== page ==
Development of the whole Integral mission involves development of the whole individual, as modelled in Jesus' own development as a boy: 'And Jesus grew in wisdom and stature, and in favour with God and men' (Luke 2:52). Jesus grew – in wisdom, physically (stature), spiritually (favour with God) and socially (favour with men). This is a model not only for our own personal development, but also for how Christian development or mission should look. Our ministry should be bearing fruit in development in all of these four areas of people's lives. We will seldom see all happening at the same time, or in the same person, but, over time, integral mission will bring about a radical transformation in people's lives that will make others sit up and take notice.

Interserve is involved in integral mission through, for example, its support of poor patients at the hospital in Pokhara, Nepal. While only a minority of the staff are Christian, several of the Christian staff there are there because of a real call from God to minister to the whole person. Whether or not they have heard the term 'integral mission', they are living it out daily in ministering to the disabled and those affected by leprosy in practical and spiritual ways. Seeing the lame walk again, useless hands made to work again, broken hearts made whole again, the unemployable being put to work, are all everyday occurrences at the hospital. At the same time many, but certainly not all, of those treated come to know Jesus as the One who brought about the healing in their lives, and go on to bring this good news to others in remote parts of Nepal.

We all need to be involved in this kind of mission in our home countries as well, in our churches and neighbourhoods, families and communities, bringing about change in all areas of our own and others' lives. Thinking of the parable of the good Samaritan, where is our road? Surely it is where we are, right now. And who is our neighbour? Surely those with whom we rub shoulders every day. If the people in our congregations become drawn into an active, holistic love for our neighbours, we will see a growth in maturity and numbers in our churches. Thus the 'great commission' (Matthew 28:18-20) and the 'great commandment' both will be fulfilled – or, more accurately, the 'great commission' will be fulfilled as part of the 'great commandment.' May God convict us all to such a ministry.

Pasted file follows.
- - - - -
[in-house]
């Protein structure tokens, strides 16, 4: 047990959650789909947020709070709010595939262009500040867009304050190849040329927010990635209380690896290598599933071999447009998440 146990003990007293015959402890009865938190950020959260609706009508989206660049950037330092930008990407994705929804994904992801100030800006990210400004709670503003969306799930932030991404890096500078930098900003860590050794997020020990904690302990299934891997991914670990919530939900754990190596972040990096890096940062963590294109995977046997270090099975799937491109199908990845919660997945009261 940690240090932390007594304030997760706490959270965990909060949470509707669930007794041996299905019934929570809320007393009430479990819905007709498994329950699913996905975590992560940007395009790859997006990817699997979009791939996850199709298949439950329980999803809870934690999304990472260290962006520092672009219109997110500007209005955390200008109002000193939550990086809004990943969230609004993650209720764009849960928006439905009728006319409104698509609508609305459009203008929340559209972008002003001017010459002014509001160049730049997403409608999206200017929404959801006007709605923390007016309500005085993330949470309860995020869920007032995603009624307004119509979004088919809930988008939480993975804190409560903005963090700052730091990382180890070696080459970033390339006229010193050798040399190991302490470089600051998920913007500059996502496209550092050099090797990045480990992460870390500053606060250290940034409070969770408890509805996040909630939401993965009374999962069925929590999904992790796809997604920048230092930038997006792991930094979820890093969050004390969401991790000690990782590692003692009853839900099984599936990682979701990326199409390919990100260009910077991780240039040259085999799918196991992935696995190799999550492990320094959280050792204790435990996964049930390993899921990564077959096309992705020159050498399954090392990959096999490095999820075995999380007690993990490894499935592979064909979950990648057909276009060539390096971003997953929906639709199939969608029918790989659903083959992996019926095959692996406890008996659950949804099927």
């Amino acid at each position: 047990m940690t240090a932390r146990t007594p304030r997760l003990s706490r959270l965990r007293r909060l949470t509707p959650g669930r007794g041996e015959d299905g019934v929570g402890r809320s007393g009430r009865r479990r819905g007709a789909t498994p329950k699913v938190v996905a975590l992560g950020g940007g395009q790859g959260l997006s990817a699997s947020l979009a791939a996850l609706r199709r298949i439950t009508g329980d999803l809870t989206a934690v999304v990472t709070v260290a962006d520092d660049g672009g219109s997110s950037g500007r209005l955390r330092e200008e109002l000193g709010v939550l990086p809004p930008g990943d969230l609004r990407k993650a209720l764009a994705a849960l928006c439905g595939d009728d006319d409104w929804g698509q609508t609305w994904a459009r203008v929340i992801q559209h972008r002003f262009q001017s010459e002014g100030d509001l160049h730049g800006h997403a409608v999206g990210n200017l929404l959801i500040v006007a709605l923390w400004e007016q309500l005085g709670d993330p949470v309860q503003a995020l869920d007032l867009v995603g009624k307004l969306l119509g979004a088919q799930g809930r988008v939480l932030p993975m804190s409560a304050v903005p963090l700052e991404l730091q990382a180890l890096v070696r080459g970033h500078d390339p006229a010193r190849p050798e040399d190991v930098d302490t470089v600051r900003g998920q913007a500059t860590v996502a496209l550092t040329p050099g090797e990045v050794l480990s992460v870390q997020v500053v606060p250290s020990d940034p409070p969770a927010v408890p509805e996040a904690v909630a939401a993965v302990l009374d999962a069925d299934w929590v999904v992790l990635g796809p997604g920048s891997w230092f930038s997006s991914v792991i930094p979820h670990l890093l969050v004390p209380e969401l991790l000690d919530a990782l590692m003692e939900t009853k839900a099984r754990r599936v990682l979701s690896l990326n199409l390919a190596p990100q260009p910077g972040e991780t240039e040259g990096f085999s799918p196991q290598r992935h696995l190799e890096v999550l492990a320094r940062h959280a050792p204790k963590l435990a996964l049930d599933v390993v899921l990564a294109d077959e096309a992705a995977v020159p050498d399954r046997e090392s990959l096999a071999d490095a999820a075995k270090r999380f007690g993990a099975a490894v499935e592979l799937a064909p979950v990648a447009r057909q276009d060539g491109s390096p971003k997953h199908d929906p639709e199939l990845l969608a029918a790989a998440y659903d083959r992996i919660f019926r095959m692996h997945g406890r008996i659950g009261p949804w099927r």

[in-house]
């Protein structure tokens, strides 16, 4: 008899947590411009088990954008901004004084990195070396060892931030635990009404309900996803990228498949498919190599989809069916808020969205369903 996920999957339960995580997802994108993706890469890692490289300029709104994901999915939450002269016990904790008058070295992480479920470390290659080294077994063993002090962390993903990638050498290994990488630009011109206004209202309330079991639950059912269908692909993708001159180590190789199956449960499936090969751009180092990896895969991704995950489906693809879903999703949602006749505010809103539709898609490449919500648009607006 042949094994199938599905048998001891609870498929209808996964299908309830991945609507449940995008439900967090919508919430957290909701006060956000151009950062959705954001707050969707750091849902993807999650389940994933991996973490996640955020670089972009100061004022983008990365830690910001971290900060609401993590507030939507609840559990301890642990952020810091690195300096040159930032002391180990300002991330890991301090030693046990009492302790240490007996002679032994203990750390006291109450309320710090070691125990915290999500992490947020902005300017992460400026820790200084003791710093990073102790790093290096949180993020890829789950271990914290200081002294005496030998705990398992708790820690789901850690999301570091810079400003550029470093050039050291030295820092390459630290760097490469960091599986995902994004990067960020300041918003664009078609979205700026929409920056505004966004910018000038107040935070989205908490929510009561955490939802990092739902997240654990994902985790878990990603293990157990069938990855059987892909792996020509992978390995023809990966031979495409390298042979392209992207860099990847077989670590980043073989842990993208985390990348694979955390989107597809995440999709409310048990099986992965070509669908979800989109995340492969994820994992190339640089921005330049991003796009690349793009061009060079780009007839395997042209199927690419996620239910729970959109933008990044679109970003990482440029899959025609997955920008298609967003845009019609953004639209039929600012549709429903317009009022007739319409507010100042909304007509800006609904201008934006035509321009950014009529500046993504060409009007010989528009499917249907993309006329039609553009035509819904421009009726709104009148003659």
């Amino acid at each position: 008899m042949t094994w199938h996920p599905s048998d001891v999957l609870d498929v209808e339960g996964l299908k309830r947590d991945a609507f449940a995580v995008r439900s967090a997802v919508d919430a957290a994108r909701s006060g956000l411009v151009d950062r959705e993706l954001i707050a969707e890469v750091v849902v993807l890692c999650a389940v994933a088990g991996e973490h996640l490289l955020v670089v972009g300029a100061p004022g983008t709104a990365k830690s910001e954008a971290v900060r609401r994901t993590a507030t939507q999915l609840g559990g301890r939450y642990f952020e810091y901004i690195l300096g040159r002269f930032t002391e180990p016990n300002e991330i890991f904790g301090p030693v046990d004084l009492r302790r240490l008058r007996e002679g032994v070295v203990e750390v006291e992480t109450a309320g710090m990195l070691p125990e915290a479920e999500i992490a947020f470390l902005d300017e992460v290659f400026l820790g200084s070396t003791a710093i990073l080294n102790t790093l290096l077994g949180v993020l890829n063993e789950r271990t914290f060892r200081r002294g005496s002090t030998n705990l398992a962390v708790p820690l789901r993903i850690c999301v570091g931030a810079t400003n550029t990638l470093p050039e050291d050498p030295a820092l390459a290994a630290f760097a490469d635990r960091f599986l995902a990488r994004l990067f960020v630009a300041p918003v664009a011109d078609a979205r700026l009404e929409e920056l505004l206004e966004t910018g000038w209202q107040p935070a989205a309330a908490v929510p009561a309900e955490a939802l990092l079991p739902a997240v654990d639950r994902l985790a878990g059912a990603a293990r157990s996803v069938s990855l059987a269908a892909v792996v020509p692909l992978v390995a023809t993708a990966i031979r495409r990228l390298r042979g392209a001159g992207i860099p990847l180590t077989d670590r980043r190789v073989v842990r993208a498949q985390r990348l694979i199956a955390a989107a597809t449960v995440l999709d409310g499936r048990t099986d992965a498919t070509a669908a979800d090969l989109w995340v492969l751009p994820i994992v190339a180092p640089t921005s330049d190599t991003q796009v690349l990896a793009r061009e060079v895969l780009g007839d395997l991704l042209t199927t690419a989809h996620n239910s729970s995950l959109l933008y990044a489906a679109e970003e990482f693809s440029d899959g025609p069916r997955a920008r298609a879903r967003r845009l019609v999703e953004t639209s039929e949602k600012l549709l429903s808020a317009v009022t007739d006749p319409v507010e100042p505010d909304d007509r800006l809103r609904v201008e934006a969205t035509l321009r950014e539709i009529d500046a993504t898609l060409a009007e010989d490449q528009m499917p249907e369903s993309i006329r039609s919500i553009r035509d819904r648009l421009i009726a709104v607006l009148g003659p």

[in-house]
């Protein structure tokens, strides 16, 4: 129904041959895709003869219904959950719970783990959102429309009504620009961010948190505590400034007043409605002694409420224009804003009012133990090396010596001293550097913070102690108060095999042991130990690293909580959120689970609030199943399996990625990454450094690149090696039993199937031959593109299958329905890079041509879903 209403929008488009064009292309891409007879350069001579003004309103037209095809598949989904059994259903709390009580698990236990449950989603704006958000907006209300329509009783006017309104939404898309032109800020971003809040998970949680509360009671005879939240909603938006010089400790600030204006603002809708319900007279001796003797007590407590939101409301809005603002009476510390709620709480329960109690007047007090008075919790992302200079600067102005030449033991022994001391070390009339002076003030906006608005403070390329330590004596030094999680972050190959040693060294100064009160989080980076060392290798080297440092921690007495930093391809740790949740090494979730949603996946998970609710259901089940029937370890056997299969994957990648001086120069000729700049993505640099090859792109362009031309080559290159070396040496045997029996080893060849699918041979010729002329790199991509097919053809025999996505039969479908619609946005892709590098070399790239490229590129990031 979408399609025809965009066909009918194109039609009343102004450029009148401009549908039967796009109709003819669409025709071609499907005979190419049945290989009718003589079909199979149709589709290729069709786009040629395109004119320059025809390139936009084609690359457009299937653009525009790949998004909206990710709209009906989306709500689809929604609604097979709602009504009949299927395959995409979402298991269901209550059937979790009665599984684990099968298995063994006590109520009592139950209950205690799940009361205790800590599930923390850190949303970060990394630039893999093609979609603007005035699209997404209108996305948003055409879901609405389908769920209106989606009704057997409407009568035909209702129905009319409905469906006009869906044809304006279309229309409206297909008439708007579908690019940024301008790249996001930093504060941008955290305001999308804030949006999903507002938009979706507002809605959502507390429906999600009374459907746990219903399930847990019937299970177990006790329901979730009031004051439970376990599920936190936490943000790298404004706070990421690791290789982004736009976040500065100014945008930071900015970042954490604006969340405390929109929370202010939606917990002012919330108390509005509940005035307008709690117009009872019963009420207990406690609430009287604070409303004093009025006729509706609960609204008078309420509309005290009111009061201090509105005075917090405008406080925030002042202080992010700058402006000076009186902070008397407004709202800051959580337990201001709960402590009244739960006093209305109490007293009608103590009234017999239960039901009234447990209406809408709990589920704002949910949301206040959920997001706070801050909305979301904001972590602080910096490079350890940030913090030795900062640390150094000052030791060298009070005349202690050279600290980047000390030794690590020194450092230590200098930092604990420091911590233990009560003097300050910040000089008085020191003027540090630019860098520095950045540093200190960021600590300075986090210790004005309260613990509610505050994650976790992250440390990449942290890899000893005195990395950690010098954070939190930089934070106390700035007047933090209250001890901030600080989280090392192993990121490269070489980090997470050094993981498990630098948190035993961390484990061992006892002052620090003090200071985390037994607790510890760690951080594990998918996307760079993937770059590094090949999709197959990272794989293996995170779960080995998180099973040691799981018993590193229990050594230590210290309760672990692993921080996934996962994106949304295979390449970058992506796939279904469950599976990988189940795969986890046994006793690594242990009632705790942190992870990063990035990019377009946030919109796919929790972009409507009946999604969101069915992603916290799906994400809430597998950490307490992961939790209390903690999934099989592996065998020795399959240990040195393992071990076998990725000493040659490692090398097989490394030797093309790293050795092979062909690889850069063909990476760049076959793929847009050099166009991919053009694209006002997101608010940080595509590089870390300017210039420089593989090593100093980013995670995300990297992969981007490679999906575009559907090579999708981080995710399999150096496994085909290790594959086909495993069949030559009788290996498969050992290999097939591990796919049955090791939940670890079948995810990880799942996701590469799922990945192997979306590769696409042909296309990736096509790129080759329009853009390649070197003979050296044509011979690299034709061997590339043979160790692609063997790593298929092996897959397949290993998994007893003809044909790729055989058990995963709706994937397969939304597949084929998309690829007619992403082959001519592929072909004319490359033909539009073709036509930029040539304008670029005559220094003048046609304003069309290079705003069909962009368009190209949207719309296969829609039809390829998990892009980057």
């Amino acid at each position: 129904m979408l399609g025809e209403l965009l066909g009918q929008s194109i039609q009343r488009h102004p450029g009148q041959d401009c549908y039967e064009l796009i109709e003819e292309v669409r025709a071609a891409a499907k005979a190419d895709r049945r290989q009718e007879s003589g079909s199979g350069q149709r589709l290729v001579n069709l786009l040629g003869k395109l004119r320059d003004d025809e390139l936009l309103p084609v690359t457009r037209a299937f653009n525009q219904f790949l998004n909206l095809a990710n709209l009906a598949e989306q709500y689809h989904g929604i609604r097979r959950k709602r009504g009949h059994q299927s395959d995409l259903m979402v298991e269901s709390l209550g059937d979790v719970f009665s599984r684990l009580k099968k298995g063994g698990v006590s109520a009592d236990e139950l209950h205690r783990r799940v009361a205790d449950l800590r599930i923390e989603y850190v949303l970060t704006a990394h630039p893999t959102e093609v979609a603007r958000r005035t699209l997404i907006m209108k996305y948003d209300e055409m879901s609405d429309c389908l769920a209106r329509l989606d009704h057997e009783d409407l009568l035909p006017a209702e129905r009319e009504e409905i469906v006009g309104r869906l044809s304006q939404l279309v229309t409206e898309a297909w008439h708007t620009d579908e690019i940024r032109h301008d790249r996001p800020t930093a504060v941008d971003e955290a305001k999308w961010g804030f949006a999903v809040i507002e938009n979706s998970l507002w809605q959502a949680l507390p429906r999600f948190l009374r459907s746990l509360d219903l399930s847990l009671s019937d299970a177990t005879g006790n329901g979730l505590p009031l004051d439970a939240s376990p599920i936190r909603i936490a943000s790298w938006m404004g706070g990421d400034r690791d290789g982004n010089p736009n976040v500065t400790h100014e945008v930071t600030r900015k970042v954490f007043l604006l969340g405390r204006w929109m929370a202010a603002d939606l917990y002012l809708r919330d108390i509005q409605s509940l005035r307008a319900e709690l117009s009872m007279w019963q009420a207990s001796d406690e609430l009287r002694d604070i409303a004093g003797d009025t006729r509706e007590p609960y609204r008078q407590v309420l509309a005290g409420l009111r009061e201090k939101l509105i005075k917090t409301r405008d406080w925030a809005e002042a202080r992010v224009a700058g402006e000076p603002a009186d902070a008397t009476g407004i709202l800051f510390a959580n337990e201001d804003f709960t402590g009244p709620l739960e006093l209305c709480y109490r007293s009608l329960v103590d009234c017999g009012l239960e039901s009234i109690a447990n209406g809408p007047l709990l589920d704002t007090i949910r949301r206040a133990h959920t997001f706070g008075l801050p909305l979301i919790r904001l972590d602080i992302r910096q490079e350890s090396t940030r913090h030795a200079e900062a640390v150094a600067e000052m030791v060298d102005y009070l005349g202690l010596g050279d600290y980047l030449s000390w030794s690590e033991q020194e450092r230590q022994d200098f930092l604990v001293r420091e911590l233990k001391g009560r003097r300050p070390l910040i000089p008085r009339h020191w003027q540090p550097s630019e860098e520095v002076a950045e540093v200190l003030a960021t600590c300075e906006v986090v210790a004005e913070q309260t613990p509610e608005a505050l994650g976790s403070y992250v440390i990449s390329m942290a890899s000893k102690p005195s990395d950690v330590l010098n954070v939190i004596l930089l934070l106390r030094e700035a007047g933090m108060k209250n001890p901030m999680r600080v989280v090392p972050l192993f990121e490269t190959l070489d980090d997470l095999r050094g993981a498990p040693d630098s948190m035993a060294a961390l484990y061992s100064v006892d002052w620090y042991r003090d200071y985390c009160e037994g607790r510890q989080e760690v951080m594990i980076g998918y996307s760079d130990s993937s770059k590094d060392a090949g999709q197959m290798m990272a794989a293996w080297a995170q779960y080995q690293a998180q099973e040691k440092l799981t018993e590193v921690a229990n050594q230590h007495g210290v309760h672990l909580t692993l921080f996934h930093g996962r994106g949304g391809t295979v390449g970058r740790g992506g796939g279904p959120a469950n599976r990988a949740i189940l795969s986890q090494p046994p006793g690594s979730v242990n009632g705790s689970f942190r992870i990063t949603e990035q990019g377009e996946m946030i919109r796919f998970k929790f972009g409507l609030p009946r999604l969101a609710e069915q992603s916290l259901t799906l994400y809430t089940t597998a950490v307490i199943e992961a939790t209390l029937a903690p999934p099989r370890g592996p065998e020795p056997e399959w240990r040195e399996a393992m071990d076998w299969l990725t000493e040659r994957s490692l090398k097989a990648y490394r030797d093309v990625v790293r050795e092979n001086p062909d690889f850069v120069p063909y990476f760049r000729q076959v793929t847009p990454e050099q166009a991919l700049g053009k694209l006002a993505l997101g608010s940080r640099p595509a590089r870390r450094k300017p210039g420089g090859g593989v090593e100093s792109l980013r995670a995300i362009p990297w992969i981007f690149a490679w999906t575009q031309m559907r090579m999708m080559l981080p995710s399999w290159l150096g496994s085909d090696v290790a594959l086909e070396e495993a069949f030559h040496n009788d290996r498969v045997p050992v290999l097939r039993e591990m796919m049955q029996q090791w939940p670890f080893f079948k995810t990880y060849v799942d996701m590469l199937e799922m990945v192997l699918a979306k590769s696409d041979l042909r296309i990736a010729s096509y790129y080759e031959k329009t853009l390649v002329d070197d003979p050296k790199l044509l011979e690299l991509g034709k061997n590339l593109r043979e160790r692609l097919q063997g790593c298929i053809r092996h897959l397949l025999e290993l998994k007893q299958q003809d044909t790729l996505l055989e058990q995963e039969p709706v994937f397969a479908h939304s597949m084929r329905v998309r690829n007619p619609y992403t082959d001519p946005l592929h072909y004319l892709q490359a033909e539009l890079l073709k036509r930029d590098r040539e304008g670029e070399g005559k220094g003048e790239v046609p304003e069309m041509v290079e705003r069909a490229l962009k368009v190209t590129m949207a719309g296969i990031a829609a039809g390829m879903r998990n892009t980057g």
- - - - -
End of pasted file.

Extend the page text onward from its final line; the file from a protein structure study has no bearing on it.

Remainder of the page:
The family are Interserve Canada Partners serving in Nepal with International Nepal Fellowship – working as a Medical Director and surgeon at the leprosy hospital.

Supporting Families

Not to be Sneezed At

Mongolians are generally very loose about hellos and goodbyes, but part of the traditional Mongolian greeting when you meet a friend or visit someone's home, in the countryside especially, involves the exchange of snuff bottles. They are always offered to the other person by being held in your open right hand. The other person does the same, and as the hands come together, much like shaking hands, you take the other person's bottle. Once exchanged, you can then either takes a pinch of snuff or just have a sniff of the neck of the bottle. You would then have a look at the bottle, which is usually made of semiprecious stone or wood, compliment the owner and then pass it back as he (or she) returns yours.

For the nomad who has no bank account, owning a snuff bottle is one way of carrying your wealth around with you – some of them are worth $1,000 or more; your wealth is one of the things your bottle says about you.

Interestingly, some Western Christians here refuse to have anything to do with the snuff bottles because of the tobacco implications. My personal feeling is that it's better to be accepting of the culture rather than put barriers up. A few of the older men in our church exchange their snuff bottles before or after the meetings. I always carry mine, and when one of the men offered his to my parents (when they were visiting) after exchanging with me, I introduced my parents and he told them I was his Mongolian son!

Our Christian friend Baagii is an excellent wood carver, and can make almost anything he puts his hand to. Recently he has been making snuff bottles engraved with Christian insignia. Obviously if your snuff bottle has Christian insignia on it then it says a lot about you, and will hopefully start many conversations about the meaning of the symbols, particularly in the countryside where many people still know nothing of the gospel. It is a really good example of contextualising the gospel.

Keeping in Touch